ASIC warns consumers against SMSFs

— 1 minute read

ASIC has urged investors to be careful in establishing self-managed superannuation funds (SMSFs), declaring many Australians set up funds that are inappropriate for their circumstances.

ATO figures have shown that as at the end of June, there were 599,678 SMSFs in Australia holding nearly $748 billion in assets, more than there is in industry ($719 billion) and retail funds ($626 billion).

ASIC however has told consumers with low balances and limited investment knowledge and decision-making experience to stay away from the products, noting there is a correlation between the size of an SMSF and its returns.


From November, the corporate watchdog will send a fact sheet to newly registered SMSF trustees as a pilot, when they register with and elect to be regulated by the ATO. The fact sheet for consumers, financial advisers and trustees has an aim to decide and reassess if an SMSF is appropriate for a new member.

The regulator identified eight “red flag” situations in a report last year which would make it unlikely for consumers to gain any advantage from SMSFs, based on research it undertook with SMSF member experiences.

The red flags included clients with low super balances, clients seeking simple super solutions, clients that delegate all of the running of the SMSF to advice providers or someone else, individuals that do not have a lot of time to devote to managing an SMSF, along with having limited investment experience, a conviction of an offense involving dishonesty and having low financial literacy.

ASIC also looked into whether advice providers were complying with the law when providing personal advice about establishing a fund.

The Productivity Commission in its report on the competitiveness and efficiency of super found SMSFs with balances below $500,000 produce lower returns on average, after expenses and tax, when compared to industry and retail funds.

“Our research found that SMSFs are not suitable for members with a low fund balance, particularly where they have limited ability to make future decisions,” ASIC commissioner Danielle Press said.

“This is important because consumers starting off with a low balance need to be aware that they may not be in a better financial position in the future by holding an SMSF compared with investing in an APRA-regulated fund.”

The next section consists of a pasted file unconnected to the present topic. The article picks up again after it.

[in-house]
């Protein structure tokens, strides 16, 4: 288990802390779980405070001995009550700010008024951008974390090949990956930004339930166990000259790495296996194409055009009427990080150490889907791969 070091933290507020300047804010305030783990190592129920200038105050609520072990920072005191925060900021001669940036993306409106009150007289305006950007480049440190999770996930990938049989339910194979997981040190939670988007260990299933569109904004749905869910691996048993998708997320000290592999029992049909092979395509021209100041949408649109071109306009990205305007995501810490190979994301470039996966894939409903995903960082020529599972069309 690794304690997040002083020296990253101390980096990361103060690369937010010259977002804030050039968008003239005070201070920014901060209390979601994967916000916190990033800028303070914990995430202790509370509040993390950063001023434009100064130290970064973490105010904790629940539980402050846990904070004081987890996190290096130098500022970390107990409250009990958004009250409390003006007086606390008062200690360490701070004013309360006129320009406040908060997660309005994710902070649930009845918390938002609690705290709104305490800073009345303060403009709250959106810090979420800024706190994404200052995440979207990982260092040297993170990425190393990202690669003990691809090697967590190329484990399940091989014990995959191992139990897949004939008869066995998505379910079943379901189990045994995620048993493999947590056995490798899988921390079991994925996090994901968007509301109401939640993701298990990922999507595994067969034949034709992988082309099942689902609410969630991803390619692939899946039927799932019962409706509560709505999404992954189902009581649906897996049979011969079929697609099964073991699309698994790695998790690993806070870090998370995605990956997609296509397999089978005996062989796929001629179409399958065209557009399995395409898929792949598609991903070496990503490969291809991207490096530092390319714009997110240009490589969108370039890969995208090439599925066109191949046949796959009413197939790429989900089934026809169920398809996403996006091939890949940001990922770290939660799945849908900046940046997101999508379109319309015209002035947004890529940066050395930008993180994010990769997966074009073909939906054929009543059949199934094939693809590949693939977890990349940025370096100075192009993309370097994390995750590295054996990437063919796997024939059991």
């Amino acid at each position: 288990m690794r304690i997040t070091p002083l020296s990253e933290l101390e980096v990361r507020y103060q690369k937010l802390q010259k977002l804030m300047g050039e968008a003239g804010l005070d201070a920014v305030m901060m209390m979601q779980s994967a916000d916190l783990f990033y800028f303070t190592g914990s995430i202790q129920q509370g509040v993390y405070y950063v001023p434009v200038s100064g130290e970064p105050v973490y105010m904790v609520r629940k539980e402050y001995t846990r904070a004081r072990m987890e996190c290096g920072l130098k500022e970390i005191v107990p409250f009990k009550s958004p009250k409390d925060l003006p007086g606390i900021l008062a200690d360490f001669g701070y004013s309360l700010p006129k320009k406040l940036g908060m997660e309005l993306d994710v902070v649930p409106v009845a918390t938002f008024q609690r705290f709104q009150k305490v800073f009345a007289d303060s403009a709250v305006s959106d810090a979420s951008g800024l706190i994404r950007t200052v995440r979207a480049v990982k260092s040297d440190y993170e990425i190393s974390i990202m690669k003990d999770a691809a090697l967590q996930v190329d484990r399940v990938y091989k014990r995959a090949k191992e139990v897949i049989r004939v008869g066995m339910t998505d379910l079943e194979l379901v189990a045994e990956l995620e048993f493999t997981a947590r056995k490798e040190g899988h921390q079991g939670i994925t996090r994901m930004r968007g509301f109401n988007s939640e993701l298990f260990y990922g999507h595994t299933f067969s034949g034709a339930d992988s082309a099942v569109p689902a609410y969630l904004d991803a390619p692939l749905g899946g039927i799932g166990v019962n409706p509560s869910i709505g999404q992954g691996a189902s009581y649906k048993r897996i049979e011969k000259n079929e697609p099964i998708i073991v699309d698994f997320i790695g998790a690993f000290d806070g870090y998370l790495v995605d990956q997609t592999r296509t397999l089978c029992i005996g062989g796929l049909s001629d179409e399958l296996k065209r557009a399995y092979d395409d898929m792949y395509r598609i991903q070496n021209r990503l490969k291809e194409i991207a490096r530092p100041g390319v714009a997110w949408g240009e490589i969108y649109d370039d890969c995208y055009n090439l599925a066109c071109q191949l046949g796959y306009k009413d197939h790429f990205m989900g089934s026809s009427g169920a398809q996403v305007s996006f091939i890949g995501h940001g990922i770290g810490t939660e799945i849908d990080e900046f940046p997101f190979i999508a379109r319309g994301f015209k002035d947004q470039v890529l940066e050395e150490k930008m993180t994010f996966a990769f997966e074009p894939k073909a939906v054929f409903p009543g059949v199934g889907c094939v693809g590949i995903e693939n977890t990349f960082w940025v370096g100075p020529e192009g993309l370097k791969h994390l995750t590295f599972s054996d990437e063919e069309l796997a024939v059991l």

The regulator added SMSFs are not a simple superannuation option, particularly if members have a low level of financial literacy or limited time to manage their financial affairs.

On average, SMSF trustees are said to spend more than 100 hours a year managing their SMSF.

“Where people have limited investment decision-making experience or prefer to delegate decision-making to someone else, they should carefully consider if an SMSF is right for them,” Ms Press said.

“As the trustees of their own fund, SMSF investors must remember that they are responsible for their fund’s compliance with the law, even if they pay a professional to help.”

Ms Press said ASIC believes consumers are highly aware of potential benefits, but are not equally mindful of the risks and responsibilities that come with SMSFs.

“SMSFs may be an attractive option for investors wanting more control over their superannuation investment strategy, but it requires real skill, care and diligence to manage your own superannuation,” Ms Press said.

“SMSFs are not for everyone simply because not everyone can meet the significant time, costs, risks and obligations associated with establishing and running one.”

ASIC will survey a number of receiving SMSFs to assess the usefulness of the new fact sheet.


ASIC warns consumers against SMSFs
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Sarah Simpkins

Sarah Simpkins

Sarah Simpkins is a journalist at Momentum Media, reporting primarily on banking, financial services and wealth. 

Prior to joining the team in 2018, Sarah worked in trade media and produced stories for a current affairs program on community radio. 

You can contact her on [email protected].

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